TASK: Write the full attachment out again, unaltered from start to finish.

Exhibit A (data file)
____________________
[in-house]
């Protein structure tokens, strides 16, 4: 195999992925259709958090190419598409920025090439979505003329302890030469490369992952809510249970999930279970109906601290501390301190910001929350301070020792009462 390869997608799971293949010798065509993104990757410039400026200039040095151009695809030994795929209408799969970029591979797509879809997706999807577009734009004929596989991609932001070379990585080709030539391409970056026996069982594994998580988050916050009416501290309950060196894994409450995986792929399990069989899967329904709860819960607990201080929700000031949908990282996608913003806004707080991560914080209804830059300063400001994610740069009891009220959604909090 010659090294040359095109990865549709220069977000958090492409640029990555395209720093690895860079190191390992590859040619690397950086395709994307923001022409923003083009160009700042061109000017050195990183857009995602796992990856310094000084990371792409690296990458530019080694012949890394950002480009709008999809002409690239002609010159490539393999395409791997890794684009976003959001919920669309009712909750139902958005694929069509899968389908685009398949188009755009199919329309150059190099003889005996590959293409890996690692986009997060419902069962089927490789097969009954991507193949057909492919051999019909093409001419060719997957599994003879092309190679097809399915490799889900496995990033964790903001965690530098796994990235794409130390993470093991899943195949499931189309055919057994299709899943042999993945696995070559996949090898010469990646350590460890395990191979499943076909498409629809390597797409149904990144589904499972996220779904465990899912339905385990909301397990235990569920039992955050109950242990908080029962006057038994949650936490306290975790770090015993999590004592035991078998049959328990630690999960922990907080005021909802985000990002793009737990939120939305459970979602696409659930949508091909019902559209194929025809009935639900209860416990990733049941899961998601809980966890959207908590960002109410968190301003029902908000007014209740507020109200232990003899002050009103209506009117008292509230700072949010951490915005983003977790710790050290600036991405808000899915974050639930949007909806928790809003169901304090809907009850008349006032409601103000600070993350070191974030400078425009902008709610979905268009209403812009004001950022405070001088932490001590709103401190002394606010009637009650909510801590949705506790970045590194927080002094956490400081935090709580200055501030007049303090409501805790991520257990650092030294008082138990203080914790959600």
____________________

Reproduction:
[in-house]
């Protein structure tokens, strides 16, 4: 195999992925259709958090190419598409920025090439979505003329302890030469490369992952809510249970999930279970109906601290501390301190910001929350301070020792009462 390869997608799971293949010798065509993104990757410039400026200039040095151009695809030994795929209408799969970029591979797509879809997706999807577009734009004929596989991609932001070379990585080709030539391409970056026996069982594994998580988050916050009416501290309950060196894994409450995986792929399990069989899967329904709860819960607990201080929700000031949908990282996608913003806004707080991560914080209804830059300063400001994610740069009891009220959604909090 010659090294040359095109990865549709220069977000958090492409640029990555395209720093690895860079190191390992590859040619690397950086395709994307923001022409923003083009160009700042061109000017050195990183857009995602796992990856310094000084990371792409690296990458530019080694012949890394950002480009709008999809002409690239002609010159490539393999395409791997890794684009976003959001919920669309009712909750139902958005694929069509899968389908685009398949188009755009199919329309150059190099003889005996590959293409890996690692986009997060419902069962089927490789097969009954991507193949057909492919051999019909093409001419060719997957599994003879092309190679097809399915490799889900496995990033964790903001965690530098796994990235794409130390993470093991899943195949499931189309055919057994299709899943042999993945696995070559996949090898010469990646350590460890395990191979499943076909498409629809390597797409149904990144589904499972996220779904465990899912339905385990909301397990235990569920039992955050109950242990908080029962006057038994949650936490306290975790770090015993999590004592035991078998049959328990630690999960922990907080005021909802985000990002793009737990939120939305459970979602696409659930949508091909019902559209194929025809009935639900209860416990990733049941899961998601809980966890959207908590960002109410968190301003029902908000007014209740507020109200232990003899002050009103209506009117008292509230700072949010951490915005983003977790710790050290600036991405808000899915974050639930949007909806928790809003169901304090809907009850008349006032409601103000600070993350070191974030400078425009902008709610979905268009209403812009004001950022405070001088932490001590709103401190002394606010009637009650909510801590949705506790970045590194927080002094956490400081935090709580200055501030007049303090409501805790991520257990650092030294008082138990203080914790959600």